Jennifer Jackson Berry

2018, Poetry


I remember walking high school halls
when I was a freshman
& upper-class boys would push
each other into me.
More than twenty years & I’m still trying
to figure out the theory of the push.
Embarrass him? Embarrass me?

It happened when I was alone.

Those boys didn’t think about me.
About how I had to steel myself
for an impact, about how I could have been
knocked over.

It happened when I was with someone.
I had to pretend to be ok.

I’d usually take a shoulder to my own, tall for my age.

Was the pusher hoping I would like it?
Then want his friend in every way I could want someone?

Then he’d be embarrassed by the love of a fat girl.

Another co-worker responds: Hit the cat anyway.

HOLY TITS, 08/12/1997

                                Lilith Fair, Star Lake Amphitheater, Burgettstown, PA

Blessed & divine accumulations of fat
bouncing in the rain-soaked run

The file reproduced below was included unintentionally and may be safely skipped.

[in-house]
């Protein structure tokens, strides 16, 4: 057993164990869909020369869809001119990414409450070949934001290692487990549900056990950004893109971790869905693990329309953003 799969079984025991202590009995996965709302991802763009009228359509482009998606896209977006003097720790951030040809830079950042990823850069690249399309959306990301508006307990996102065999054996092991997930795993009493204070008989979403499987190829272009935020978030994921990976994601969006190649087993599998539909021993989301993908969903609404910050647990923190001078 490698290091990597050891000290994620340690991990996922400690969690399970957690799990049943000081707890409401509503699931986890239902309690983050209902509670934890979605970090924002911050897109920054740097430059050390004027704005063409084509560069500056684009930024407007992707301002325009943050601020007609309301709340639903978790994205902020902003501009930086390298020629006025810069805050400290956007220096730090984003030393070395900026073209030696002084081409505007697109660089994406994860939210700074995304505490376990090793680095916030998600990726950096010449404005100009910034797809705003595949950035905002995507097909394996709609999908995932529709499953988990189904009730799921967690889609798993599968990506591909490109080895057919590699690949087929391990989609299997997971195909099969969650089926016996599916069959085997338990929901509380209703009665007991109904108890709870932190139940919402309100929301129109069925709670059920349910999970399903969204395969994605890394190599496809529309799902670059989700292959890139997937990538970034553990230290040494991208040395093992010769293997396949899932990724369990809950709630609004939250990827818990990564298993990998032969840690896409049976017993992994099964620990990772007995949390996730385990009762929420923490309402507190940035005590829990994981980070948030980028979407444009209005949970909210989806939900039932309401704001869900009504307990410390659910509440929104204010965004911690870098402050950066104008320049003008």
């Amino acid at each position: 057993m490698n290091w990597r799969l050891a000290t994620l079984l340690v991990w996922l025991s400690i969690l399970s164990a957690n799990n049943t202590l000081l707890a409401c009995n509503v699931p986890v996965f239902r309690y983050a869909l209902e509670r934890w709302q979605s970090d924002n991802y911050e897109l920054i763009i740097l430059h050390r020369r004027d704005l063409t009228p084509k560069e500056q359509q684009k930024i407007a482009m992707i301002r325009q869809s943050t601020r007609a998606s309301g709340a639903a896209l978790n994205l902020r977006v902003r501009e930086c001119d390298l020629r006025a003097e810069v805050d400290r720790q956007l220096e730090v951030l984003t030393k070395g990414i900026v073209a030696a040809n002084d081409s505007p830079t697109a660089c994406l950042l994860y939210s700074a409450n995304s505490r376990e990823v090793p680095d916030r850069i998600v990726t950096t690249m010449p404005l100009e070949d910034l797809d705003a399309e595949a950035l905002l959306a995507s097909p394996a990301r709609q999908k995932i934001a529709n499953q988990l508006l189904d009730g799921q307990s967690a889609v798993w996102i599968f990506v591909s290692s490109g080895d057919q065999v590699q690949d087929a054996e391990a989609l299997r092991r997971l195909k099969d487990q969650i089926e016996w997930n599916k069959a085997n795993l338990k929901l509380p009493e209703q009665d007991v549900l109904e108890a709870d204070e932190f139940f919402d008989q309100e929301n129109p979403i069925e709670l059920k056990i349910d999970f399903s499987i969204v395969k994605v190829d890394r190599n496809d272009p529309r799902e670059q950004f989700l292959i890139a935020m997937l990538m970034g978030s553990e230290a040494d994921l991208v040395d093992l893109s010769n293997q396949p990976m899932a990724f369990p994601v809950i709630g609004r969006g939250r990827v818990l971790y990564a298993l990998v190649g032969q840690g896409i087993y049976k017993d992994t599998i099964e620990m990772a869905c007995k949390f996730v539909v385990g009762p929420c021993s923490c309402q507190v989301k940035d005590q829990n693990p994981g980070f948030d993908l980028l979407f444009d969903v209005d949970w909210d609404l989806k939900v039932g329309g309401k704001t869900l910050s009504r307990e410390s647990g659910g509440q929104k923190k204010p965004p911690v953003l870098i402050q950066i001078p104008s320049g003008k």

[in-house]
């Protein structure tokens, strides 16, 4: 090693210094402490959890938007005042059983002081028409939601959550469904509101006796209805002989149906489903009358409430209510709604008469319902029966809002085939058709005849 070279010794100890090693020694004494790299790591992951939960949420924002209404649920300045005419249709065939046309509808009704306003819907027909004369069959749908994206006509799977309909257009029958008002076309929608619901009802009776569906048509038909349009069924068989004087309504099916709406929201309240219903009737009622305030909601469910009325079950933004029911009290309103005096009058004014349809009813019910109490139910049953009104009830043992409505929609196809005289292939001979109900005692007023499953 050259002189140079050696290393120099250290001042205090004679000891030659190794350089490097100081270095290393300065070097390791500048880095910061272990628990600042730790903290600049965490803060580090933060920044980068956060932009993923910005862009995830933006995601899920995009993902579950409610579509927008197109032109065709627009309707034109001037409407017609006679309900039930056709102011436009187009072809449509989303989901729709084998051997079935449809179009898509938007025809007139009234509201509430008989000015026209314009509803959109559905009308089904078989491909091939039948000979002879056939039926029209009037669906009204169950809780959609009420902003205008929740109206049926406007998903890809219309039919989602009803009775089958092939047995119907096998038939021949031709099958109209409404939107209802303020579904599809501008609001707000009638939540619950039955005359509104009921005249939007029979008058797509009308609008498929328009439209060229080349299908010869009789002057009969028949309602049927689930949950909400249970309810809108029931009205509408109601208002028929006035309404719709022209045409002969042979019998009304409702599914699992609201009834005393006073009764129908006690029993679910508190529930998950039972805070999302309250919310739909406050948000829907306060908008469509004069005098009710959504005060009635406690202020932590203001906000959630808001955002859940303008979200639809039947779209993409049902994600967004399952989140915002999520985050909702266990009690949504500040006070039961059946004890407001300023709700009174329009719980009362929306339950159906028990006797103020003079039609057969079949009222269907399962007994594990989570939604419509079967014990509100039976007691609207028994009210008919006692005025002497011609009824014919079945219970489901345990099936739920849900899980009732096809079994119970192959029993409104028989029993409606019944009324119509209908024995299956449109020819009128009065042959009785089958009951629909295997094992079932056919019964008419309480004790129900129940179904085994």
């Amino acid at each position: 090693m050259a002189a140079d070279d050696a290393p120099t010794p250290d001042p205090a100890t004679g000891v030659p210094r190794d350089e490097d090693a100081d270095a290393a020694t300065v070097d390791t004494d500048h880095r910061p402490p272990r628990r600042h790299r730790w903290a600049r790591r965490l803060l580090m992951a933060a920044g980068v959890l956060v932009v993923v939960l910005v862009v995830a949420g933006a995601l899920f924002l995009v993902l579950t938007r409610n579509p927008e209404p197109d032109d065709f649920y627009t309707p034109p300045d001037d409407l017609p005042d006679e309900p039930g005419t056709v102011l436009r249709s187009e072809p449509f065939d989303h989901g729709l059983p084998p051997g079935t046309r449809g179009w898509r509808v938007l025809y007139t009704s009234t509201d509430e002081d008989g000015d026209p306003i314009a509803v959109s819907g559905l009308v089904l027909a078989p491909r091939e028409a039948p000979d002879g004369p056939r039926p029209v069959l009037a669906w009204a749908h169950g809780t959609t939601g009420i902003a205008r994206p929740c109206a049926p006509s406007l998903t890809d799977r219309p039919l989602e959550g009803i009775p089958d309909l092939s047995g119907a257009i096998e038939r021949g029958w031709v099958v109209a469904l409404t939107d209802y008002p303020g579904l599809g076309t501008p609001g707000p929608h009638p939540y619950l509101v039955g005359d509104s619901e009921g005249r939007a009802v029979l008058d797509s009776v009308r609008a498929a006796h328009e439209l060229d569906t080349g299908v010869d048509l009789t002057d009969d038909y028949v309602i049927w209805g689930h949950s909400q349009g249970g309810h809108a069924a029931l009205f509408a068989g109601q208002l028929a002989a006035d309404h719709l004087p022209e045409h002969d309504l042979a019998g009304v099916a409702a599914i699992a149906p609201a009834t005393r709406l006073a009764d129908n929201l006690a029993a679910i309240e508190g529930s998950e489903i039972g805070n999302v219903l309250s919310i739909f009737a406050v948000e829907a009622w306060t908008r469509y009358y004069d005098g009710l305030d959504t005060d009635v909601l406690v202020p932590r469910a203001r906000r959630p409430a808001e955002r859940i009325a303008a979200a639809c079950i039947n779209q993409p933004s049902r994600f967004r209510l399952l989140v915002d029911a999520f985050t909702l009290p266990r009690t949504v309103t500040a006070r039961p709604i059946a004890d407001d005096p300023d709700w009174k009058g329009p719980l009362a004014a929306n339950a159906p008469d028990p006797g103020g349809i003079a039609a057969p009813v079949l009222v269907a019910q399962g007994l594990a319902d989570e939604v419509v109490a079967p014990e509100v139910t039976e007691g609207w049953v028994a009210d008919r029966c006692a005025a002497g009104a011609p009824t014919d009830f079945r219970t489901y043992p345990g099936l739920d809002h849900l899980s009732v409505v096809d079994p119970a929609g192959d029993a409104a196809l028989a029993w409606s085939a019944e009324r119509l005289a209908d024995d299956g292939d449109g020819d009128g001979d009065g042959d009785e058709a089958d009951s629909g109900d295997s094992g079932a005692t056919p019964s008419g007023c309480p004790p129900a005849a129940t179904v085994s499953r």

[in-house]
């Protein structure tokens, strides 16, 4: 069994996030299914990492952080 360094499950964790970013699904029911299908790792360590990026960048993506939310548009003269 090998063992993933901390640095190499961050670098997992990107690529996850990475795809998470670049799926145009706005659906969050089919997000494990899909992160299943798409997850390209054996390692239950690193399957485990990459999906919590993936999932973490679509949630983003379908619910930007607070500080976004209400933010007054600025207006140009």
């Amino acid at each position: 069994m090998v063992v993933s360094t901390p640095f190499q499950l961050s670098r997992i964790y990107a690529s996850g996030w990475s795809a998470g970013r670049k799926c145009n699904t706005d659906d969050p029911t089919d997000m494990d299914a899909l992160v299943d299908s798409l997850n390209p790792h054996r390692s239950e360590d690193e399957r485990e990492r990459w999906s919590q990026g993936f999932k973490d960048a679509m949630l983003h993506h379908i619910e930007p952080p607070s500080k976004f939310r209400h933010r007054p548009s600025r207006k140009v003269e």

from lawn to parking lot.
We weren’t waiting for lightning

to shut down the outdoor concert
even if Jewel hadn’t played

the main stage yet. I was 19,
my sister only 16. Jewel was the reason

those men were there. It wouldn’t have been
for the Indigo Girls or Lisa Loeb.

Holy tits! they yelled.
I wish I had found a safe place for us

in the gap of two front teeth,
in between two guitars slung low,

in the curve of thick black spectacles.
I was angry at the feminist organizers too,

shooting off an email when I got home—
where are the f-ing plus-size t-shirts?

I don’t know how to respond to catcalls—
maybe because they didn’t

& still don’t happen that often to me.
In 2010 Sarah McLaughlin staged a revival

& Lisa Loeb Eyewear Collection launched.
Each frame was named for one of her song titles.

Several dates were cancelled,
performers backed out.

How do you make five lbs. of fat holy?
Add a nipple.


I dreamed a fire. Flames from an open
oven stuck to my shirt. Foot stamping,
foot stamping as family swarmed around me.